Sunday, October 6, 2013

Alcohol and Depression - Break the Cycle

The use of alcohol and depression symptoms often are linked since depression can lead to excessive alcohol use or excessive alcohol use can lead to depression. Alcohol is a central nervous system depressant which means that it effects the brain and spinal cord where the neurological system resides. Alcohol use causes the central nervous system to slow down which can initially cause feelings of contentment or relaxation. If a person is depressed, they may feel like they are able to escape the feelings of overwhelming sadness once they have consumed alcohol.

Though users may feel like the depression is lifting when they consume alcohol, but in reality, it is only masking the negative symptoms of the mental condition. Long term alcohol use causes tolerance, meaning that the sufferer will have to drink more and more to feel the same effects every day. When this happens, the alcohol can cause physical damage. Mentally, alcohol can not only cause depression, but can also cause mental retardation, loss of memory and a host of other health problems.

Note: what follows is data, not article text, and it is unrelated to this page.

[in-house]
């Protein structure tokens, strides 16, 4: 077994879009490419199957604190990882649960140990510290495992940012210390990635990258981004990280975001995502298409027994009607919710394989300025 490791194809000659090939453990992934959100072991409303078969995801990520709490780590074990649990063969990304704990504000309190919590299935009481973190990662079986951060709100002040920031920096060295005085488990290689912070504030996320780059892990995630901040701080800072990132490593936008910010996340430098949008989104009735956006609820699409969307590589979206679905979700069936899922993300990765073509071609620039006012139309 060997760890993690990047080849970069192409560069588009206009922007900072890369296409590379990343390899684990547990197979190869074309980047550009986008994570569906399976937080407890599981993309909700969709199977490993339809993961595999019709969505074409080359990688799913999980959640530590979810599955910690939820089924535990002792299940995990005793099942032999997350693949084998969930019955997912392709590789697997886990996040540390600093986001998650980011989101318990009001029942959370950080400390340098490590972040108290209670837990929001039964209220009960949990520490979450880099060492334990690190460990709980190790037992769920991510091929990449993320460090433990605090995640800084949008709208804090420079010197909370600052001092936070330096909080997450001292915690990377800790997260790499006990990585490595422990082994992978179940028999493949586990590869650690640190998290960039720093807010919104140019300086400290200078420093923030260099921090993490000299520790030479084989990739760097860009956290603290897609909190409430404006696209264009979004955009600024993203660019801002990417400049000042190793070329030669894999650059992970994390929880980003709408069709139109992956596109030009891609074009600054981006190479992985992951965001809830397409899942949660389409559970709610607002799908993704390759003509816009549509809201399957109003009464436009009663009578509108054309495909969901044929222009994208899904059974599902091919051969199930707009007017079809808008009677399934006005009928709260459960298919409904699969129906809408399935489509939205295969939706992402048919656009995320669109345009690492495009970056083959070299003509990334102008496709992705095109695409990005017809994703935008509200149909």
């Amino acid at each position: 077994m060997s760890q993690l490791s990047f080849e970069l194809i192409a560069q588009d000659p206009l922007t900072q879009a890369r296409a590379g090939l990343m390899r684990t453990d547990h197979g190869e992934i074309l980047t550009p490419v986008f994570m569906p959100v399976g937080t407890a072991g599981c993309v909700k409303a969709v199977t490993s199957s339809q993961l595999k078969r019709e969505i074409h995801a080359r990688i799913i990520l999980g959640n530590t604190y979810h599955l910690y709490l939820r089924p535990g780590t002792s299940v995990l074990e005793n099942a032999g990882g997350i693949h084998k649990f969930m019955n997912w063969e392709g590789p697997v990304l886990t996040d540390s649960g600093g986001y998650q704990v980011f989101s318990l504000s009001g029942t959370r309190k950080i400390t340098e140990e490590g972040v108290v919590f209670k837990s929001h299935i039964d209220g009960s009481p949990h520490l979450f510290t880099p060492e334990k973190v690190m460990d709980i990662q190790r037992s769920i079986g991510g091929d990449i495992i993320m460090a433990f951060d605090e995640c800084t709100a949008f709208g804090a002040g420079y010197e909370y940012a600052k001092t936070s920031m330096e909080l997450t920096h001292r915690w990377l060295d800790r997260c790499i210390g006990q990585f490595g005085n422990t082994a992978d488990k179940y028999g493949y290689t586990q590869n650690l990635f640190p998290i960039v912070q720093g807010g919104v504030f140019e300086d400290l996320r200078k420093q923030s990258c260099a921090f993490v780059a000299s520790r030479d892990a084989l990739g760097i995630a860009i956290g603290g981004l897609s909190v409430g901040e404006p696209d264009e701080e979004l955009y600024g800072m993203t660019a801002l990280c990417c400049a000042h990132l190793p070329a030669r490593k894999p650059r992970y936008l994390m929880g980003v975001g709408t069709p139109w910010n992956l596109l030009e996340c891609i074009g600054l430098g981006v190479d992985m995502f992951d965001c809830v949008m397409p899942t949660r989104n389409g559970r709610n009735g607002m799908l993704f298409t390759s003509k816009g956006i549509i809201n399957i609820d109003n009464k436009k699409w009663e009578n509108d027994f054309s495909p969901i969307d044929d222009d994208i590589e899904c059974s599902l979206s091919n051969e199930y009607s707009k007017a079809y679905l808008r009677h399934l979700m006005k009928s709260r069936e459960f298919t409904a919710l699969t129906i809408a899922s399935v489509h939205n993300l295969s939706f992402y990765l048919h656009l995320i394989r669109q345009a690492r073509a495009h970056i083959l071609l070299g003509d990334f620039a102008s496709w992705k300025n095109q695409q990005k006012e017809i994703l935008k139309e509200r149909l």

When someone who is suffering depression turns to alcohol for solace, they are basically avoiding having to deal with the issue at hand. If a user continues to drink and becomes dependent on alcohol, then these issues will not be dealt with if or until they stop using alcohol and are forced to face the true face of depression. Oftentimes, this doesn't occur until many years after the fact.

During that time, more and more issues are added to the original problem. Unfortunately, many people who have used alcohol to deal with depression will have to deal with decades worth of sadness and trauma, both that was caused by things beyond their control and that that was caused by things they did while drinking. Obviously, it is better to seek help for issues of depression early than to ignore them and drown them with alcohol which only makes problems worse in the long run. There are many professional healthcare workers who are trained to help those who suffering from both alcohol and depression issues.

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